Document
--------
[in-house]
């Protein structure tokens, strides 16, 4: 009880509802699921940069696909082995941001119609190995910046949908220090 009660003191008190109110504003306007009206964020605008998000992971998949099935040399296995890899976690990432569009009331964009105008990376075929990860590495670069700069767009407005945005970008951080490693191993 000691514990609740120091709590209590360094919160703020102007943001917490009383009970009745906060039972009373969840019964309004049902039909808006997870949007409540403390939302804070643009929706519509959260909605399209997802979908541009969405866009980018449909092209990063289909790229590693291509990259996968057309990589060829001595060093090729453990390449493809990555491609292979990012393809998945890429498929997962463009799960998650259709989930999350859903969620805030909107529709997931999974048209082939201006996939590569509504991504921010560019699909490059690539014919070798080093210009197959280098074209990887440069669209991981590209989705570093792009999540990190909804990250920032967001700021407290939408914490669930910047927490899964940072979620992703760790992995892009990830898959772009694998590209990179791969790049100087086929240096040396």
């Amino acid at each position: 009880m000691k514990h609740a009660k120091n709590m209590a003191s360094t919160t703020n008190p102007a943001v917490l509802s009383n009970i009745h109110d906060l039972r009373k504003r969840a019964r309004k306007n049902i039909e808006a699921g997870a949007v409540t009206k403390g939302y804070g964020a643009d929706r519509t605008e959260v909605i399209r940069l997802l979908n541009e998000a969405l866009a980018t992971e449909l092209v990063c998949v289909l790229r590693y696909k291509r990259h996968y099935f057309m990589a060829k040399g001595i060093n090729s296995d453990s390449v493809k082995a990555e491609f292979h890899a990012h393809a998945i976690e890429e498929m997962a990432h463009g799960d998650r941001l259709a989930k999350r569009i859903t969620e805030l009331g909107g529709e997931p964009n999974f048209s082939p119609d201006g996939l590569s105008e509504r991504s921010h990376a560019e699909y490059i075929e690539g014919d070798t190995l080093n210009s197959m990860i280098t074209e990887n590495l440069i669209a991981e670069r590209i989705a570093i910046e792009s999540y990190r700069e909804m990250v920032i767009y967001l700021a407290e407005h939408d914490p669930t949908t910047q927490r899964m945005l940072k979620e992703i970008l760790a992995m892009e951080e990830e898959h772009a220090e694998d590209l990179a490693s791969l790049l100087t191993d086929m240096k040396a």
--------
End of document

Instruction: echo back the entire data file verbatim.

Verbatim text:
[in-house]
């Protein structure tokens, strides 16, 4: 009880509802699921940069696909082995941001119609190995910046949908220090 009660003191008190109110504003306007009206964020605008998000992971998949099935040399296995890899976690990432569009009331964009105008990376075929990860590495670069700069767009407005945005970008951080490693191993 000691514990609740120091709590209590360094919160703020102007943001917490009383009970009745906060039972009373969840019964309004049902039909808006997870949007409540403390939302804070643009929706519509959260909605399209997802979908541009969405866009980018449909092209990063289909790229590693291509990259996968057309990589060829001595060093090729453990390449493809990555491609292979990012393809998945890429498929997962463009799960998650259709989930999350859903969620805030909107529709997931999974048209082939201006996939590569509504991504921010560019699909490059690539014919070798080093210009197959280098074209990887440069669209991981590209989705570093792009999540990190909804990250920032967001700021407290939408914490669930910047927490899964940072979620992703760790992995892009990830898959772009694998590209990179791969790049100087086929240096040396």
């Amino acid at each position: 009880m000691k514990h609740a009660k120091n709590m209590a003191s360094t919160t703020n008190p102007a943001v917490l509802s009383n009970i009745h109110d906060l039972r009373k504003r969840a019964r309004k306007n049902i039909e808006a699921g997870a949007v409540t009206k403390g939302y804070g964020a643009d929706r519509t605008e959260v909605i399209r940069l997802l979908n541009e998000a969405l866009a980018t992971e449909l092209v990063c998949v289909l790229r590693y696909k291509r990259h996968y099935f057309m990589a060829k040399g001595i060093n090729s296995d453990s390449v493809k082995a990555e491609f292979h890899a990012h393809a998945i976690e890429e498929m997962a990432h463009g799960d998650r941001l259709a989930k999350r569009i859903t969620e805030l009331g909107g529709e997931p964009n999974f048209s082939p119609d201006g996939l590569s105008e509504r991504s921010h990376a560019e699909y490059i075929e690539g014919d070798t190995l080093n210009s197959m990860i280098t074209e990887n590495l440069i669209a991981e670069r590209i989705a570093i910046e792009s999540y990190r700069e909804m990250v920032i767009y967001l700021a407290e407005h939408d914490p669930t949908t910047q927490r899964m945005l940072k979620e992703i970008l760790a992995m892009e951080e990830e898959h772009a220090e694998d590209l990179a490693s791969l790049l100087t191993d086929m240096k040396a």